It is undoubtedly true that Ross and Macdonald did the lion's share of construction in the metropolitan area after the explosion. However, local architects such as Walter J. Busch (Bloomfield Bungalow, later W. S. Fielding School on Agricola Street, Halifax); Andrew R. Cobb (Richmond School, Halifax); S.P. Dumaresq (residence for James A. Tobin, Edward Street, Dartmouth); L.R. Fairn (Grace Methodist, now Grace United Church on Ochterloney Street, Dartmouth); R.A. Johnson (Emmanuel Anglican Church on Windmill Road, Dartmouth); and A.E. Priest (Piercey Supply on Robin Street, Halifax), were awarded projects and helped change the face of Halifax and Dartmouth.
The virtual exhibit presented here takes a thematic and roughly chronological approach, exploring devastated Halifax and Dartmouth, the immediate relief efforts, temporary housing, contemporary published views of the disaster, town planning activities, and then a detailed look at the actual reconstruction — workers, commercial suppliers, projects and results; the inclusion of a case study for the Thaddeus and Mary McTiernan family rounds out the exhibit, and focuses both disaster and regeneration through the lens of one family's survival experience. The exhibit utilizes photographs, maps and architectural plans, documents, books, newspaper articles, souvenir pamphlets and postcards to provide graphic evidence of the tragedy wrought by the explosion, and to give insight into the challenges and accomplishments of architectural design and urban planning during this era.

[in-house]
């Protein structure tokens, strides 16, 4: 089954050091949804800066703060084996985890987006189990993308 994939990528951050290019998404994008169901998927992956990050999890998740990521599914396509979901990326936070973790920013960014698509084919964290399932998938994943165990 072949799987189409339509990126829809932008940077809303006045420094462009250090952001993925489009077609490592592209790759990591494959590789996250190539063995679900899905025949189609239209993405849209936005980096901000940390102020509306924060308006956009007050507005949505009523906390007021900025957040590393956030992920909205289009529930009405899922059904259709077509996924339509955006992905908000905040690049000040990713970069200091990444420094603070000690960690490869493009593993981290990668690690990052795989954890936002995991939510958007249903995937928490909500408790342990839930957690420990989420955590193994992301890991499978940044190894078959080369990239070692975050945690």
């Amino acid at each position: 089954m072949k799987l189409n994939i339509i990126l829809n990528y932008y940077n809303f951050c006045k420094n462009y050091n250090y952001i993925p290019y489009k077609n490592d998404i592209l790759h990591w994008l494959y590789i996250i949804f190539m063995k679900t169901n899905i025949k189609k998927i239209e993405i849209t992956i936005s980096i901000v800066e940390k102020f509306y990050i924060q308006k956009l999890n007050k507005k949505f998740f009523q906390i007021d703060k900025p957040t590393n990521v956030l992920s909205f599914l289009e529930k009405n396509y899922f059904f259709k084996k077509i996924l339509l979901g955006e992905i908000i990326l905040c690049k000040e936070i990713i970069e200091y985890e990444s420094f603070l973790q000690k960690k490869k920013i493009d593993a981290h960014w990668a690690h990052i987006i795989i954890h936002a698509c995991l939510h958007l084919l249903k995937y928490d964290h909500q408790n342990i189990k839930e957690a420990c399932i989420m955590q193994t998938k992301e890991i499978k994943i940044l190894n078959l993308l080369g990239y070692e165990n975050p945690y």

The spirit of this exhibit was captured in an illustrated poster printed in 1919, entitled "A new and thoroughly modern city under way in the north of Halifax." The poster described the hydrostone construction as beautiful, neat, sunny, clean and substantial, and in glowing terms it encouraged people to
Stand on a vantage point and view the north end of Halifax now. Men say the day of miracles is passed; but there is a vision of regeneration here that fringes the miraculous. As though over night, the North End has shaken off its incubus of holocaust. Ruin and desolation have given place to the new order. A new city has risen out of the ashes of the old. We rub our eyes and look again — but the vision does not fade. The new city remains — and grows, building by building, street by street, amid the tumultuous music of a thousand hammers, the wholesome discord of a thousand saws.
Through the magic of the Internet in the 21st century, Nova Scotia Archives invites visitors from everywhere to once again "[s]tand on a vantage point and view...a vision of regeneration" — an interpretation of the explosion and reconstruction from an archival viewpoint.
1. First Report of Halifax Relief Commission, March 1, 1918.
2. "An act to incorporate the Halifax Relief Commission," in Statutes of Nova Scotia (Halifax, 1918), Chapter 61, p. 674.
3. The Contract Record (Toronto), August 28, 1918, p. 677.
Nova Scotia Archives — https://archives.novascotia.ca/explosion/default.asp